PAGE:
Definition of succumb in English:

succumb

Syllabification: suc·cumb
Pronunciation: /səˈkəm
 
/

verb

[no object]
  • 1Fail to resist (pressure, temptation, or some other negative force): he has become the latest to succumb to the strain
    More example sentences
    • Young people who feel good about themselves are less likely to succumb to negative pressure.
    • The opposition will probably be forced to succumb to pressure from the West to join a national unity government.
    • But somebody somewhere in the industry might succumb to temptation.
    Synonyms
    yield, give in/way, submit, surrender, capitulate, cave in
  • 1.1Die from the effect of a disease or injury.
    More example sentences
    • Shot, gassed and riddled with shrapnel, Tu's father comes back from the Great War a cot-case who has to be nursed on the tribal lands by his wife Ma through his fits and moods until he finally succumbs to his injuries at the age of 39.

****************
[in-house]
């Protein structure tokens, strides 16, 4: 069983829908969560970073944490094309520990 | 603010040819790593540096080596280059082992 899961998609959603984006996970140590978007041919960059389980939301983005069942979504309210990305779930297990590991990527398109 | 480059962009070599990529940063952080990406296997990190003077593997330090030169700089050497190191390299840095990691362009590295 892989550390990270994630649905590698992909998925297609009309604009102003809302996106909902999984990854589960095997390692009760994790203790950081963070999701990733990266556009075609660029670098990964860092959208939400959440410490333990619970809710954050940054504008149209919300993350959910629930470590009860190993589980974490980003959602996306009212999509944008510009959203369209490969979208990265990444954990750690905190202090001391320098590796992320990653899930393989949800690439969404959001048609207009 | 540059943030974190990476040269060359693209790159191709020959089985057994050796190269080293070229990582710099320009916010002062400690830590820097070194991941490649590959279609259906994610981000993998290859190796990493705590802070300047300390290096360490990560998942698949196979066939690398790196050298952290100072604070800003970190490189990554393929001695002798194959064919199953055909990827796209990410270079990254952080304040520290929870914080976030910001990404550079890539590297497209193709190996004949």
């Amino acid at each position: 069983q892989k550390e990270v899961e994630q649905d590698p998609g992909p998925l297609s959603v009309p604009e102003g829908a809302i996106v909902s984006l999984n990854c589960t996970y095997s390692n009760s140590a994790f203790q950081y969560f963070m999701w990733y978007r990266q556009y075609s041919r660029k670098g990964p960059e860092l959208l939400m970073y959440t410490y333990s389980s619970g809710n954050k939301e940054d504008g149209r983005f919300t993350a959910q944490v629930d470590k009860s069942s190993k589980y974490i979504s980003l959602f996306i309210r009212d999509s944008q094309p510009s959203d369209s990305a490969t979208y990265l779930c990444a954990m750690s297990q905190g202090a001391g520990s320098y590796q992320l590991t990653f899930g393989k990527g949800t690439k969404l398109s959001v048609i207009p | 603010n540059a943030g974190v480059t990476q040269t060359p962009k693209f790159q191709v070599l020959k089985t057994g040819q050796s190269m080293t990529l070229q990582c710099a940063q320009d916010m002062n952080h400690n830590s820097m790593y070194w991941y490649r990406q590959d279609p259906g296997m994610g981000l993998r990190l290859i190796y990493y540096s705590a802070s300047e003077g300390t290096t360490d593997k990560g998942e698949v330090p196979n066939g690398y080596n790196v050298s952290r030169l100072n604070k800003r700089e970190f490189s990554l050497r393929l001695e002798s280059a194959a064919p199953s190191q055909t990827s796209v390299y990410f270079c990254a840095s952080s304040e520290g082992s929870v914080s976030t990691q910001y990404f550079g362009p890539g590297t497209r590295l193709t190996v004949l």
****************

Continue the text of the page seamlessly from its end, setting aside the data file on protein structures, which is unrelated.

• After the man succumbs to his injuries, Richard is blamed for his death but gives a false name to the police so as not to shame his family.
    • Had I not been able to find the money I believe I might well have succumbed to this terrible disease within a matter of months.
    Synonyms
    die from/of; catch, develop, contract, fall ill with
    informal come down with

Origin

late 15th century (in the sense 'bring low, overwhelm'): from Old French succomber or Latin succumbere, from sub- 'under' + a verb related to cubare 'to lie'.

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